6% "take off" rule - page 2
by traumaRUs, MSN, APRN, CNS Admin | 4,235 Views | 16 Comments
I work in a for-profit dialysis as an advanced practice RN. I am NOT employed by the unit, rather the MD's that staff it. I must preface this with the fact that I have only been in this position since July. I am very concerned... Read More
- 0Nov 19, '06 by traumaRUs, MSN, APRN, CNS AdminDelana - How do your doctors bill? I (along with three other NPs) do the Medicare-required three visits per month and then the MD does his one visit. Medicare requires these visits and that they be when pt is on HD.
Don't all nephrologists have APRN's who do this? We are in an 11 MD practice and have 9 units that three of us cover. I have approx 200 pts in two units that I "round" on and care for.
We are pretty accessible for the nurses too.
- 0Nov 20, '06 by DeLana_RNI've been away from the clinic for a while and will start in an inpatient/acute hospital unit next week. I'm pretty sure that our local clinics are still only covered by the nephrologists themselves (5 of them) - each is the medical director of one clinic. They do their own visits, and yes, round about once a week.
For some reason, they just haven't (yet?) hired any ARNPs. Too bad, as a nurse I much prefer dealing with a nurse practitioner rather than the often grumpy on-call nephrologist
One can always hope for the future, though.
DeLanaLast edit by DeLana_RN on Nov 20, '06
- 0Jun 12, '12 by RaydenQuote from FarkinottMay I revive this old thread. I'm making a little search as I've come across a this "body weight percentage" as I was reviewing our protocols.Our unit rule is 1kg per hour maximum and isolated UF (eg. 1000ml in 30 min) if they are really overloaded! 6% sounds about right though.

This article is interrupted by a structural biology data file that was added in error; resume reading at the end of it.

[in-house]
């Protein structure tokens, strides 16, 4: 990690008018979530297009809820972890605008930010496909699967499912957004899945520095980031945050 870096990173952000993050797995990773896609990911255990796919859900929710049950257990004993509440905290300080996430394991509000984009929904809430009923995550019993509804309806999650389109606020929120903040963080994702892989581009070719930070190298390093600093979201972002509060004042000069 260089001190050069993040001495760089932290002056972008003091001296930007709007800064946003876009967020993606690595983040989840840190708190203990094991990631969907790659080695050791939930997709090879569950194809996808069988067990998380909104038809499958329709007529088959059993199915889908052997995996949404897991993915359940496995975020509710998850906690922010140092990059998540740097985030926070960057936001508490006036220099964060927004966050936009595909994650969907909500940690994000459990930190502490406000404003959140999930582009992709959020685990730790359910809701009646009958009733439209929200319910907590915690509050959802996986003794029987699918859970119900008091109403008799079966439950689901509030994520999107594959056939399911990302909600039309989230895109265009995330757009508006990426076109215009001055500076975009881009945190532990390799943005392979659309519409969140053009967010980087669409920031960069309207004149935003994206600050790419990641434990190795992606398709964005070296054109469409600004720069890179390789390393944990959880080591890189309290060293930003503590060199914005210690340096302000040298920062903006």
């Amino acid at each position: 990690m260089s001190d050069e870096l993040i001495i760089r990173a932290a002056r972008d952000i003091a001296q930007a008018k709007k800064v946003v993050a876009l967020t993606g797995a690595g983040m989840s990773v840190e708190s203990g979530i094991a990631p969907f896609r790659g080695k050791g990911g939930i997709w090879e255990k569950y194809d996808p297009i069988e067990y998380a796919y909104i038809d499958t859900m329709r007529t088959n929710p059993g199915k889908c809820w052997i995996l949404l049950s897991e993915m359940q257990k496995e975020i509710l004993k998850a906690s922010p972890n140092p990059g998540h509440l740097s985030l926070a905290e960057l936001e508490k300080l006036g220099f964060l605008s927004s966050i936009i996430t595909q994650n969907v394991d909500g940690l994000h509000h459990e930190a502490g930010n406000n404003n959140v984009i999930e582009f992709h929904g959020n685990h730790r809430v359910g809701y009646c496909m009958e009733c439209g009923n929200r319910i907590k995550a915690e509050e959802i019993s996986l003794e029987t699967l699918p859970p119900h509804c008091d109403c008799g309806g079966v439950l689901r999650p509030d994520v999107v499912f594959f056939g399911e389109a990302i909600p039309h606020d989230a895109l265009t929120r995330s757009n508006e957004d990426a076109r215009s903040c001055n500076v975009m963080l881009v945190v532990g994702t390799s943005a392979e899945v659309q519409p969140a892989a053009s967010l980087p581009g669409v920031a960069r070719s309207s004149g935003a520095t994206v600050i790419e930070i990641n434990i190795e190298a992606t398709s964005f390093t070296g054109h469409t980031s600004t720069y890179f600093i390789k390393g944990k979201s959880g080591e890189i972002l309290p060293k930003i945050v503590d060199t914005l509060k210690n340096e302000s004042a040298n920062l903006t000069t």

Same goes here. We follow a maximum UF rate of 1L per hour, and when sequential UF is necessary it would be for 1L for 30 mins.
However based on recent articles (with links found on another thread) we are considering shifting to the 13mL/Kg/hr guidleline.
- 2Jul 30, '12 by zero.+1 on the 13mL/kg/hour rule.
We have noticed a significant drop in intradialytic mortality rate when started following it.
Only 2 instances of a code in the past year in our chronic unit. Well it may be too premature too say, but having only 2 in a year as compared to what used to be an average of 5 is a good thing.
- 0Aug 3, '12 by MJB2010 GuideIn my unit we had guidelines, no more than 1L per hour, but this was not always followed. Those of us that knew the patients knew what they could handle taking off. Sometimes much less than the 1L per hour, occasionally a little bit more. Sequential allowed us to take more off. We also had people come in for extra treatments. If symptomatic we would decrease the goal. Our issue was the chronic noncompliance and a lot of patients who did not follow fluid guidelines at all and then knew they could come in for extra treatments whenever they felt like it. And guess who stays late to do it? Me. It was maddening to have patients come in with 2liter of Dr Pepper and drink the whole thing during treatment. The patient was diabetic and came in for extra treatments every week. I was not allowed to enforce the no drinking or eating policy in my facility because it decreased our customer service scores. So there the patients sit eating their KFC value meal and drinking more fluid than we could take off......and guess whose fault it is that they cant get to their dry weight, ours of course.